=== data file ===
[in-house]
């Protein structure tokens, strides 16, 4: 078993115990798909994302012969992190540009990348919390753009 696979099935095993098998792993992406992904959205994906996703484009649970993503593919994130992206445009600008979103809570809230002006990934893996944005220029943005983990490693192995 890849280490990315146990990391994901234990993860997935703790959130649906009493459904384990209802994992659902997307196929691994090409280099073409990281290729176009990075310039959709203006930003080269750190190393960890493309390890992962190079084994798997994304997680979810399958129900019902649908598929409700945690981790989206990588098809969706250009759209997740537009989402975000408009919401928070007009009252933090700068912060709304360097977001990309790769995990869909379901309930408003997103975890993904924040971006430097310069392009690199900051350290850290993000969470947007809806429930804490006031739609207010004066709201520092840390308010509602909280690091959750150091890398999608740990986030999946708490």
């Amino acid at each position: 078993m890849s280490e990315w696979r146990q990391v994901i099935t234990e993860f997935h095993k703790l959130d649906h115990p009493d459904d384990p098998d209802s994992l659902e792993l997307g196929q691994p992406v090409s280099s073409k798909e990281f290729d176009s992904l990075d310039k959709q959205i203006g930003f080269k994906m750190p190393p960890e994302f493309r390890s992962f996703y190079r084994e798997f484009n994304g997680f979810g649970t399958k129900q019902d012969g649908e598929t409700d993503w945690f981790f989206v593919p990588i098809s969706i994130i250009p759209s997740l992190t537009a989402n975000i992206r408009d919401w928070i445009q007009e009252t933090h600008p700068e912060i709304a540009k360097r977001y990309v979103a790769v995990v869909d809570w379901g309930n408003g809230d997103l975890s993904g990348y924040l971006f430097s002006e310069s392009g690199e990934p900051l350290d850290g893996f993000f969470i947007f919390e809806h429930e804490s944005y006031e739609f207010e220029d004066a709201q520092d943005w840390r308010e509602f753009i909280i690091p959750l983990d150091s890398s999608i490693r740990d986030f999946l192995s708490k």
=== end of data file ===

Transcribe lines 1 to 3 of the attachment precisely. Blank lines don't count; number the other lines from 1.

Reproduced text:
[in-house]
């Protein structure tokens, strides 16, 4: 078993115990798909994302012969992190540009990348919390753009 696979099935095993098998792993992406992904959205994906996703484009649970993503593919994130992206445009600008979103809570809230002006990934893996944005220029943005983990490693192995 890849280490990315146990990391994901234990993860997935703790959130649906009493459904384990209802994992659902997307196929691994090409280099073409990281290729176009990075310039959709203006930003080269750190190393960890493309390890992962190079084994798997994304997680979810399958129900019902649908598929409700945690981790989206990588098809969706250009759209997740537009989402975000408009919401928070007009009252933090700068912060709304360097977001990309790769995990869909379901309930408003997103975890993904924040971006430097310069392009690199900051350290850290993000969470947007809806429930804490006031739609207010004066709201520092840390308010509602909280690091959750150091890398999608740990986030999946708490």
């Amino acid at each position: 078993m890849s280490e990315w696979r146990q990391v994901i099935t234990e993860f997935h095993k703790l959130d649906h115990p009493d459904d384990p098998d209802s994992l659902e792993l997307g196929q691994p992406v090409s280099s073409k798909e990281f290729d176009s992904l990075d310039k959709q959205i203006g930003f080269k994906m750190p190393p960890e994302f493309r390890s992962f996703y190079r084994e798997f484009n994304g997680f979810g649970t399958k129900q019902d012969g649908e598929t409700d993503w945690f981790f989206v593919p990588i098809s969706i994130i250009p759209s997740l992190t537009a989402n975000i992206r408009d919401w928070i445009q007009e009252t933090h600008p700068e912060i709304a540009k360097r977001y990309v979103a790769v995990v869909d809570w379901g309930n408003g809230d997103l975890s993904g990348y924040l971006f430097s002006e310069s392009g690199e990934p900051l350290d850290g893996f993000f969470i947007f919390e809806h429930e804490s944005y006031e739609f207010e220029d004066a709201q520092d943005w840390r308010e509602f753009i909280i690091p959750l983990d150091s890398s999608i490693r740990d986030f999946l192995s708490k």